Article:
You can click here to download a PDF of my Gingerbread House Pattern. I’ve used this pattern to make my house every year for as long as I can remember. Print it on heavy cardstock, or trace the pattern onto a manilla file folder, or the back of a cereal box. Trust me, the thicker your pattern pieces are the less burned your fingers will be. When your gingerbread is done baking, layout the pattern pieces on top and cut immediately. A tip from the experienced: Curl your fingers under a bit and hold the pattern pieces with your fingernails, not your fingertips. This will result in fingers that are much less burnt. Trust me.
Your gingerbread will start to get stiff and hard as it cools off, so it’s important to cut your pieces out as soon as you can. And the other important part is to eat the scraps before they cool off. When they are warm they are super soft and delicious. But as they cool off they lose that softness. Good for building houses, bad for snacking.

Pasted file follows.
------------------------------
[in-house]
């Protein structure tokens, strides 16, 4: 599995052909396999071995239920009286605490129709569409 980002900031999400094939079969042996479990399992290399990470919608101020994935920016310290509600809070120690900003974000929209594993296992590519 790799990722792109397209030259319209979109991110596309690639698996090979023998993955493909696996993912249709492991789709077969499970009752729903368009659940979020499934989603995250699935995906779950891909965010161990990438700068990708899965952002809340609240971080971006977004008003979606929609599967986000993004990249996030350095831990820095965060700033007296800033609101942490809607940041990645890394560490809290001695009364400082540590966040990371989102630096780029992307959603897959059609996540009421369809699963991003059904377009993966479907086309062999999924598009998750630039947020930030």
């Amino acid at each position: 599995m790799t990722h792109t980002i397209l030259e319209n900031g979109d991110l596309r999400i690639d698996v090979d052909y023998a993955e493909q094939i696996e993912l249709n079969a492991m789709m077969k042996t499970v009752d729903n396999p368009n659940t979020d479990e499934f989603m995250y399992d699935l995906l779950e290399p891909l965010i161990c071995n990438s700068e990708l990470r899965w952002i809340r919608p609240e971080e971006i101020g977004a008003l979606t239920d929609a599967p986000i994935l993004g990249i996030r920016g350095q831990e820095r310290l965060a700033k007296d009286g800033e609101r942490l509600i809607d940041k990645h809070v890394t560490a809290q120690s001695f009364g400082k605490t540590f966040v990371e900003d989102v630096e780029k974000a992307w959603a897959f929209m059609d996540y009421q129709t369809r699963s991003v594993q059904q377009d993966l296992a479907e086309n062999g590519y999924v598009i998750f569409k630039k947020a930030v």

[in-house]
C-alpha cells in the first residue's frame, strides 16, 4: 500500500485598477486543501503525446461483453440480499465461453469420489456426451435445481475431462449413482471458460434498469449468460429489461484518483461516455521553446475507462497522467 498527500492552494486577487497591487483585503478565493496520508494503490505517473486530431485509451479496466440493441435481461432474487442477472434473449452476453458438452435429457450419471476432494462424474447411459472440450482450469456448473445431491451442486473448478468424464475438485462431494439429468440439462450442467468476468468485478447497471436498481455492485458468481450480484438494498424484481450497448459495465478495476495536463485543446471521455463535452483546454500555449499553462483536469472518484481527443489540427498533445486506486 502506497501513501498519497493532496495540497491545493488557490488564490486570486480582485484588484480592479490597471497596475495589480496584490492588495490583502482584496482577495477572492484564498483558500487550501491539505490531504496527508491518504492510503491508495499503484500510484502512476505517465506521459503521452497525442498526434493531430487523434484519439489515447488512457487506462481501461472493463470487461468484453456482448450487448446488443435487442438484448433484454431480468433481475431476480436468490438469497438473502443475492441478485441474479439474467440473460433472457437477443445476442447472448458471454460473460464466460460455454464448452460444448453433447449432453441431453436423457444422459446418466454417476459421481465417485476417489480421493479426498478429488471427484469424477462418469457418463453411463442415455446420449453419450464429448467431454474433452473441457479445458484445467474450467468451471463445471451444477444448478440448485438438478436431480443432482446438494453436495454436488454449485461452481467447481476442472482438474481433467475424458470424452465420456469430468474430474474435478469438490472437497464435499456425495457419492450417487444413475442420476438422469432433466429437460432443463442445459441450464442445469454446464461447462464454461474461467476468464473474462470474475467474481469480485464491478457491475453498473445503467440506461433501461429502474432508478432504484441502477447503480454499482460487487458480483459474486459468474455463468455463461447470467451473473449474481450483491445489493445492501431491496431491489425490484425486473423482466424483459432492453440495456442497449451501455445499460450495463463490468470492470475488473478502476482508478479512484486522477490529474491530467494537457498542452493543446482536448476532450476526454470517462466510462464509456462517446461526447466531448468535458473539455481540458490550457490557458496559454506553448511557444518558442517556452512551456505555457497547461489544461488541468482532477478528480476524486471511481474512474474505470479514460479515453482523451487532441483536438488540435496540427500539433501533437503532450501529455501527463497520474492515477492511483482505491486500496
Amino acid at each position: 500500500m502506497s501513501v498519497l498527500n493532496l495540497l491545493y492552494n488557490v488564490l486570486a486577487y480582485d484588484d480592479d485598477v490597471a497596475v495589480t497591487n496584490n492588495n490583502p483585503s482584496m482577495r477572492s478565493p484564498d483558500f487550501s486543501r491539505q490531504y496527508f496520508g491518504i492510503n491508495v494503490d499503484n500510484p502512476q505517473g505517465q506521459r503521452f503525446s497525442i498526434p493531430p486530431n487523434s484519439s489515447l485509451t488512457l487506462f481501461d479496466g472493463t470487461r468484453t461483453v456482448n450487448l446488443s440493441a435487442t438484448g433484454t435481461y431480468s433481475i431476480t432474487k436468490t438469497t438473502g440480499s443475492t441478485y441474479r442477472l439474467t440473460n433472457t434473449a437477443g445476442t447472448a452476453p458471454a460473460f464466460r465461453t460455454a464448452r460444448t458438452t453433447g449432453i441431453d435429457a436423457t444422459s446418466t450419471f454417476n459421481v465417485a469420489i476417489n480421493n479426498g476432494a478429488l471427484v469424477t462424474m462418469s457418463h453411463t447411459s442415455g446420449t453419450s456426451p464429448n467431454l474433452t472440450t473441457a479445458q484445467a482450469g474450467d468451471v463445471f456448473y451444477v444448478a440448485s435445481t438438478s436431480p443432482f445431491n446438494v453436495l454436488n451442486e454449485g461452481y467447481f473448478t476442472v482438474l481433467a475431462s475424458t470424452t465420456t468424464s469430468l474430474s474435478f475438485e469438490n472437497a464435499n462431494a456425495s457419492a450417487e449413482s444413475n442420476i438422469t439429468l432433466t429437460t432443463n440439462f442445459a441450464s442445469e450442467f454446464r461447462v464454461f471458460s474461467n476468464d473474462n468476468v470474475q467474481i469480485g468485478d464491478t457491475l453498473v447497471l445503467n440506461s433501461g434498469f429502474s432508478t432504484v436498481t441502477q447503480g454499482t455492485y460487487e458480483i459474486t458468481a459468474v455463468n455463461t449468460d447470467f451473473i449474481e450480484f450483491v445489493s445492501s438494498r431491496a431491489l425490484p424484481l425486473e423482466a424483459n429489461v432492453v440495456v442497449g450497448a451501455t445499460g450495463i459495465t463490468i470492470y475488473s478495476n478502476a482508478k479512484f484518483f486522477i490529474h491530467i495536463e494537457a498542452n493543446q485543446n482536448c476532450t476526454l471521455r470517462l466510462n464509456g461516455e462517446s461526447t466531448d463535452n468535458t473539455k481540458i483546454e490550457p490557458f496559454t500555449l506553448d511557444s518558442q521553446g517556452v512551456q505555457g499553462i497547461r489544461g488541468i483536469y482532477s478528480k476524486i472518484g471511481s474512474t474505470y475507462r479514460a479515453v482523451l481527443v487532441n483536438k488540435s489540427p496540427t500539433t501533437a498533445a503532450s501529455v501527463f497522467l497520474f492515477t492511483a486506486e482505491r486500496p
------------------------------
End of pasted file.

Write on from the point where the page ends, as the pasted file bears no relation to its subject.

Here is a layout for how your house pieces will fit on the cookie sheet. While your gingerbread is cooling off, make your frosting.
Royal Icing Recipe
3 egg whites
1/4 tea cream of tarter (helps it dry hard and a little shiny, don’t leave it out.)
2 LB powdered sugar.
Beat together until the frosting is stiff. You don’t want it too runny because it will take longer to dry. But make it too stiff and your hand will be on fire by the time you are done squeezing all that frosting onto your house. You can spoon your frosting into a pastry bag with a tip, or into a ziplock bag. Cut off a teensy bit of one corner of the ziplock to squeeze the frosting through. Keep extra icing covered in the bowl, covered with a damp towel so it doesn’t get dry.